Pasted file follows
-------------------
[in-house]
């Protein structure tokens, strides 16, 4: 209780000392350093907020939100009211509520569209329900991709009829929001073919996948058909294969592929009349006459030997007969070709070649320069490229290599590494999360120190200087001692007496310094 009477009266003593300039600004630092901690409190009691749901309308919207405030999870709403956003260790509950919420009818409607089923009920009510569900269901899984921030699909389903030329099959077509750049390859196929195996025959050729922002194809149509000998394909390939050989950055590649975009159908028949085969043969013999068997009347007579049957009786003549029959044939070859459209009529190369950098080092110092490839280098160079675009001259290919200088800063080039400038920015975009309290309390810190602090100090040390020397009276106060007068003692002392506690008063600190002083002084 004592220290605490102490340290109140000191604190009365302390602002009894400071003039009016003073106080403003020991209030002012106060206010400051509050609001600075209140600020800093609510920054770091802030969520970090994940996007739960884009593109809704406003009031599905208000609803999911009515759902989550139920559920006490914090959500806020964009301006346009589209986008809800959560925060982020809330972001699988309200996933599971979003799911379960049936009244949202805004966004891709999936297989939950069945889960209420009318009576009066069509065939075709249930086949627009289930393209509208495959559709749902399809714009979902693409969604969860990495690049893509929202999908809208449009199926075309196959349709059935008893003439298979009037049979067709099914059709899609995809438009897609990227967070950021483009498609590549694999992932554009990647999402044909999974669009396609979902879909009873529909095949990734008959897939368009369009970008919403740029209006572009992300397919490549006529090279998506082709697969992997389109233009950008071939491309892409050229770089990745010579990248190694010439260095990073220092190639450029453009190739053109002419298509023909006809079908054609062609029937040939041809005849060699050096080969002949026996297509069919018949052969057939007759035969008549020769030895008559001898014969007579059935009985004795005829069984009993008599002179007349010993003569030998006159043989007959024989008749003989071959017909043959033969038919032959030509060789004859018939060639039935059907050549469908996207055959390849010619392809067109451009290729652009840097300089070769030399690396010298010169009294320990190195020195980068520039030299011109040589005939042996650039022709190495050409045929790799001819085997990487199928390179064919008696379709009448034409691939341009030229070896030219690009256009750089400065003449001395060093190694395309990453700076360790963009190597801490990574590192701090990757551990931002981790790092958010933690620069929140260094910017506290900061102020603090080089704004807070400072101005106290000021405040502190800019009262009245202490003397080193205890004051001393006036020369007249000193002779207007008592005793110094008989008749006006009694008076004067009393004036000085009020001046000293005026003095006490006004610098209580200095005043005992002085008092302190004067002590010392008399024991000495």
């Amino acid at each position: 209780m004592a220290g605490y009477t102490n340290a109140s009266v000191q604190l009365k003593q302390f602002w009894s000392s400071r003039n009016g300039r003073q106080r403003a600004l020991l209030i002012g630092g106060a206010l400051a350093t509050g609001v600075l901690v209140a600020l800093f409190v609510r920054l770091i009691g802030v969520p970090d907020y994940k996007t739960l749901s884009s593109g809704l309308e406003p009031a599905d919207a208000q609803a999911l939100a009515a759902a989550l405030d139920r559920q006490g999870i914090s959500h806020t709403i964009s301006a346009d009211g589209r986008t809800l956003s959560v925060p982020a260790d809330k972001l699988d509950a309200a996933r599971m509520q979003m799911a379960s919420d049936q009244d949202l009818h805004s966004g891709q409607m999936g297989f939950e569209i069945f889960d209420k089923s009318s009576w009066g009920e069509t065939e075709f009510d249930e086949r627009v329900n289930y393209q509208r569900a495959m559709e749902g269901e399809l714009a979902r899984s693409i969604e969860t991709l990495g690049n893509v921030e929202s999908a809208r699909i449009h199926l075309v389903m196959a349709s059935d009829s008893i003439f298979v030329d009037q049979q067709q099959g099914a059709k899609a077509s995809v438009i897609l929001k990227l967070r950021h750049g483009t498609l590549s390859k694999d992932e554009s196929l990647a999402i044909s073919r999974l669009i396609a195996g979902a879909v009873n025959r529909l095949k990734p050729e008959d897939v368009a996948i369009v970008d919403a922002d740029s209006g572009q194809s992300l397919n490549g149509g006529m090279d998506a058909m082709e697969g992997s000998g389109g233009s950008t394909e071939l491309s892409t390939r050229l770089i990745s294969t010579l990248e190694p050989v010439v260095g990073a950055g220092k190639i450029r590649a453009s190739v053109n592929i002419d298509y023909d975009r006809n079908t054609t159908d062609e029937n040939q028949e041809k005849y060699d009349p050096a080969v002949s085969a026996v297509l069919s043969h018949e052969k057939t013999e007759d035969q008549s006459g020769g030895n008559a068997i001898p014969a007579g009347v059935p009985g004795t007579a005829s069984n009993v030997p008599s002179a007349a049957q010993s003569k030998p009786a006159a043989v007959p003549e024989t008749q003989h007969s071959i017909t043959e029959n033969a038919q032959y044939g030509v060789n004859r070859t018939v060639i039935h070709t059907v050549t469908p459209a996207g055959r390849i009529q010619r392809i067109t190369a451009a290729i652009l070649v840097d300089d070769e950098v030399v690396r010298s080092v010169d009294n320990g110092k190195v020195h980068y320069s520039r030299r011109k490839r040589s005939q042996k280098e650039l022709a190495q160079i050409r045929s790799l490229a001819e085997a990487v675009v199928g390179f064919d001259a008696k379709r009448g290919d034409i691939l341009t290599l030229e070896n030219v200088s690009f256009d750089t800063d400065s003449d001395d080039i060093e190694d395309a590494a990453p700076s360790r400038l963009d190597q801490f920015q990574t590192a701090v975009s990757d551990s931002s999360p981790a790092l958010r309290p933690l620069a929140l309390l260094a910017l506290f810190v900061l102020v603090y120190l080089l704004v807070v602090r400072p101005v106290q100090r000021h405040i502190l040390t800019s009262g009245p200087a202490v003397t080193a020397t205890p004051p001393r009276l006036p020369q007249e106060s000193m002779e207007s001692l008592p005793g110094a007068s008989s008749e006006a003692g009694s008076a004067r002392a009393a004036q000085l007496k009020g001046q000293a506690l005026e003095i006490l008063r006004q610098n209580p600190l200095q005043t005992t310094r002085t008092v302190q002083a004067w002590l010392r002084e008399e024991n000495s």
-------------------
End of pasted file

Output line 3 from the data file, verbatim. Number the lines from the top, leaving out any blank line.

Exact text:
């Amino acid at each position: 209780m004592a220290g605490y009477t102490n340290a109140s009266v000191q604190l009365k003593q302390f602002w009894s000392s400071r003039n009016g300039r003073q106080r403003a600004l020991l209030i002012g630092g106060a206010l400051a350093t509050g609001v600075l901690v209140a600020l800093f409190v609510r920054l770091i009691g802030v969520p970090d907020y994940k996007t739960l749901s884009s593109g809704l309308e406003p009031a599905d919207a208000q609803a999911l939100a009515a759902a989550l405030d139920r559920q006490g999870i914090s959500h806020t709403i964009s301006a346009d009211g589209r986008t809800l956003s959560v925060p982020a260790d809330k972001l699988d509950a309200a996933r599971m509520q979003m799911a379960s919420d049936q009244d949202l009818h805004s966004g891709q409607m999936g297989f939950e569209i069945f889960d209420k089923s009318s009576w009066g009920e069509t065939e075709f009510d249930e086949r627009v329900n289930y393209q509208r569900a495959m559709e749902g269901e399809l714009a979902r899984s693409i969604e969860t991709l990495g690049n893509v921030e929202s999908a809208r699909i449009h199926l075309v389903m196959a349709s059935d009829s008893i003439f298979v030329d009037q049979q067709q099959g099914a059709k899609a077509s995809v438009i897609l929001k990227l967070r950021h750049g483009t498609l590549s390859k694999d992932e554009s196929l990647a999402i044909s073919r999974l669009i396609a195996g979902a879909v009873n025959r529909l095949k990734p050729e008959d897939v368009a996948i369009v970008d919403a922002d740029s209006g572009q194809s992300l397919n490549g149509g006529m090279d998506a058909m082709e697969g992997s000998g389109g233009s950008t394909e071939l491309s892409t390939r050229l770089i990745s294969t010579l990248e190694p050989v010439v260095g990073a950055g220092k190639i450029r590649a453009s190739v053109n592929i002419d298509y023909d975009r006809n079908t054609t159908d062609e029937n040939q028949e041809k005849y060699d009349p050096a080969v002949s085969a026996v297509l069919s043969h018949e052969k057939t013999e007759d035969q008549s006459g020769g030895n008559a068997i001898p014969a007579g009347v059935p009985g004795t007579a005829s069984n009993v030997p008599s002179a007349a049957q010993s003569k030998p009786a006159a043989v007959p003549e024989t008749q003989h007969s071959i017909t043959e029959n033969a038919q032959y044939g030509v060789n004859r070859t018939v060639i039935h070709t059907v050549t469908p459209a996207g055959r390849i009529q010619r392809i067109t190369a451009a290729i652009l070649v840097d300089d070769e950098v030399v690396r010298s080092v010169d009294n320990g110092k190195v020195h980068y320069s520039r030299r011109k490839r040589s005939q042996k280098e650039l022709a190495q160079i050409r045929s790799l490229a001819e085997a990487v675009v199928g390179f064919d001259a008696k379709r009448g290919d034409i691939l341009t290599l030229e070896n030219v200088s690009f256009d750089t800063d400065s003449d001395d080039i060093e190694d395309a590494a990453p700076s360790r400038l963009d190597q801490f920015q990574t590192a701090v975009s990757d551990s931002s999360p981790a790092l958010r309290p933690l620069a929140l309390l260094a910017l506290f810190v900061l102020v603090y120190l080089l704004v807070v602090r400072p101005v106290q100090r000021h405040i502190l040390t800019s009262g009245p200087a202490v003397t080193a020397t205890p004051p001393r009276l006036p020369q007249e106060s000193m002779e207007s001692l008592p005793g110094a007068s008989s008749e006006a003692g009694s008076a004067r002392a009393a004036q000085l007496k009020g001046q000293a506690l005026e003095i006490l008063r006004q610098n209580p600190l200095q005043t005992t310094r002085t008092v302190q002083a004067w002590l010392r002084e008399e024991n000495s």